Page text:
Dance film is a term often used for films where dance is used as a theme or a read thread for the narration. In some dance films, choreography is created through cinematic techniques like editing as well as the plotting of camera angle and movement. Cinematic techniques are also used to shape the plot and create both emotion and depth of the content. The debate about dance film still continues until now because of an assumption that a documentary of dance can also be called a dance film. Thus, another term appears: dance for camera. If a staged dance work is recorded using cinematic techniques such as editing and so on, in a way that they add some choreography to the work, then it is called a dance for camera film. Like other films in general, dance film is always presented in a dark room or in movie theatre with the screen facing the audience.
This year, JAFF is collaborating with Papermoon Puppet Theatre to show its consistency in interacting with other forms of art. The collaboration between these two will give birth to video bumper as well as dance and puppet performance. The video and performance will be presented during the course of this year’s Jogja-NETPAC Asian Film Festival and Pesta Boneka. This project involves several artists such as: Kana Ote, Bayu Prihantoro, Loeloe Hendra, and Doni Maulistya.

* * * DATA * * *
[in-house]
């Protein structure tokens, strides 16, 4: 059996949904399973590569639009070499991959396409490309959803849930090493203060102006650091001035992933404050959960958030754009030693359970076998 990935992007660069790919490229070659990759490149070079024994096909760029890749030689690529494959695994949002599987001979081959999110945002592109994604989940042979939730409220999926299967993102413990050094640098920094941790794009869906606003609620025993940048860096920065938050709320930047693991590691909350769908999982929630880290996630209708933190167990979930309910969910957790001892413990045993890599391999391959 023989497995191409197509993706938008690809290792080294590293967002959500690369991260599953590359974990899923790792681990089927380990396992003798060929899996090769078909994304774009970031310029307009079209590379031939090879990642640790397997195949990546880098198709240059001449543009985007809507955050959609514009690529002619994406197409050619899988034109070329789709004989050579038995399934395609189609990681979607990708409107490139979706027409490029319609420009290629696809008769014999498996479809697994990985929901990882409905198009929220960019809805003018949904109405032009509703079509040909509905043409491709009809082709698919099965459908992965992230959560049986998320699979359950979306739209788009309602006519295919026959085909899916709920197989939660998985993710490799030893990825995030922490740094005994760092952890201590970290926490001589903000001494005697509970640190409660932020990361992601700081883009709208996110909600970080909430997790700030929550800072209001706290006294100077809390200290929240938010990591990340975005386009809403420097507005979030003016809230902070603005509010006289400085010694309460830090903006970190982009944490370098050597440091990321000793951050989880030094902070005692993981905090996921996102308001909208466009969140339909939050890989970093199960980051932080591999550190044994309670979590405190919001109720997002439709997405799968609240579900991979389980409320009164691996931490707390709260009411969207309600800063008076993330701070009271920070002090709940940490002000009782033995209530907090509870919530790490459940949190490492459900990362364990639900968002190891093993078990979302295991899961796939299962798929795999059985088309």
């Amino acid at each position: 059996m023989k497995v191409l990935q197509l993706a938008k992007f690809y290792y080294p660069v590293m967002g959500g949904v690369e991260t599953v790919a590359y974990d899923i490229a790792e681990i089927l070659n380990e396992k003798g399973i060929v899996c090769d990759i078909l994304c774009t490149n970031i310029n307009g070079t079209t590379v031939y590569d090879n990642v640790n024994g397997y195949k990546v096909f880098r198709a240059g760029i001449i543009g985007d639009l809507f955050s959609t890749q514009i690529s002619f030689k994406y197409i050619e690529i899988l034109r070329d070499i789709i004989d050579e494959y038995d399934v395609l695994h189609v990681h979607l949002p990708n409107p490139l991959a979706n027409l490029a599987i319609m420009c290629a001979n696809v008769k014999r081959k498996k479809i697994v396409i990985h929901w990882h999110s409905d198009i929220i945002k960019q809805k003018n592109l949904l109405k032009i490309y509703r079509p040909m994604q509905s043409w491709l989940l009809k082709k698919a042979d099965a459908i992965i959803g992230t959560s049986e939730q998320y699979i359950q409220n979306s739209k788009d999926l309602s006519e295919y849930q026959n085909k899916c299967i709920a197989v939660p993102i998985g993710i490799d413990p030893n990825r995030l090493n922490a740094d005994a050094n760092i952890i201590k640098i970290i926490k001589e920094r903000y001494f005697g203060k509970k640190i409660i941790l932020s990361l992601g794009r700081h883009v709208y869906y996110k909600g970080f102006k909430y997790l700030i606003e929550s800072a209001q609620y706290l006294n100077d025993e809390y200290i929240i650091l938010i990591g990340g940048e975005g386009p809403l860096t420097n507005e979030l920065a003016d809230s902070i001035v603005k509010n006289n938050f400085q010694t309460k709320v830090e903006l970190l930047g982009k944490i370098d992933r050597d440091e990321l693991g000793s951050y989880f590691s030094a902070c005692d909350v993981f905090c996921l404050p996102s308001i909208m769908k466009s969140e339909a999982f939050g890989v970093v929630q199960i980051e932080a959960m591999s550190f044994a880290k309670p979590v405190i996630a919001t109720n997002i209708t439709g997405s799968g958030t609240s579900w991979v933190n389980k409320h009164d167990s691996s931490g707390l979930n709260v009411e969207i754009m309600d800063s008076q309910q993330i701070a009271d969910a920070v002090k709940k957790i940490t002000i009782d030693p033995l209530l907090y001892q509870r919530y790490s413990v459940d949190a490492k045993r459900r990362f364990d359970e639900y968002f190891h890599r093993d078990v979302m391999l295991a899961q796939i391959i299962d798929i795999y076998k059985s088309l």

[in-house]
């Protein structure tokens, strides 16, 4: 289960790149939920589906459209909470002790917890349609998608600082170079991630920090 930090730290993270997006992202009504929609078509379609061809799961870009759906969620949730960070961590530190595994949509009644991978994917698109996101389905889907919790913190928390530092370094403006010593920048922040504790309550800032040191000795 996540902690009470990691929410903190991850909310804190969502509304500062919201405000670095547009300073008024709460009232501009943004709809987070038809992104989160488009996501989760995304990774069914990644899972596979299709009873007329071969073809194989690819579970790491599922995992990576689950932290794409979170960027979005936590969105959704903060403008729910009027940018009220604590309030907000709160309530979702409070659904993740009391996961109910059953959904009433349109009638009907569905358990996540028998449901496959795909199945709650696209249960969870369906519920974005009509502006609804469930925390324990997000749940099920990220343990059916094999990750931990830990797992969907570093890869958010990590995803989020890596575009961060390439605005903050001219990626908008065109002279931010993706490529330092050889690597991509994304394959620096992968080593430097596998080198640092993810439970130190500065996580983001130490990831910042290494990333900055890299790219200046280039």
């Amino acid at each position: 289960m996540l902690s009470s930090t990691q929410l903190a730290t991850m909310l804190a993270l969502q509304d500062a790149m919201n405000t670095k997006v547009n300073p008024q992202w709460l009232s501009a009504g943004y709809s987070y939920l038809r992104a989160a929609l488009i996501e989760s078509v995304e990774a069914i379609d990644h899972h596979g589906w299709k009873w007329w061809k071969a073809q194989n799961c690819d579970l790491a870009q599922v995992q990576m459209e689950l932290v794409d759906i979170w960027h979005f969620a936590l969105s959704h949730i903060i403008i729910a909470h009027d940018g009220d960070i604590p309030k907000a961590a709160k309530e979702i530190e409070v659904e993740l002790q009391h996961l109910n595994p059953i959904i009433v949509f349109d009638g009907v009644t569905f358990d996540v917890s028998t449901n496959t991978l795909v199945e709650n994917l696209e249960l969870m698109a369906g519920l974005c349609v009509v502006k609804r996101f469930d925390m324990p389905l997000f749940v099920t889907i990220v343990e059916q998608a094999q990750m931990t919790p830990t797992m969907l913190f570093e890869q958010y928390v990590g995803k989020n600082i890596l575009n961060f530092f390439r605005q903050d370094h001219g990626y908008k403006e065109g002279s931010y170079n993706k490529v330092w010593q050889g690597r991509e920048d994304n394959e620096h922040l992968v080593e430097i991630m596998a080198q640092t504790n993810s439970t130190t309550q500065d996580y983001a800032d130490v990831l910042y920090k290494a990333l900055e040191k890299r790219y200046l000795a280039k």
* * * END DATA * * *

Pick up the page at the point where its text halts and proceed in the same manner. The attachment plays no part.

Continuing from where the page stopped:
It became a wall. A pretty big wall. When I came to Yogyakarta I had no idea what and how I would contribute with my drawings to the festival. That was part of the idea of the project. I would come for a longer time, when I arrived it was still October, and would take the time to figure it out. I was thinking of making an exhibition and making the drawings on the spot. I thought one or two drawings would be enough for an exhibition in the end.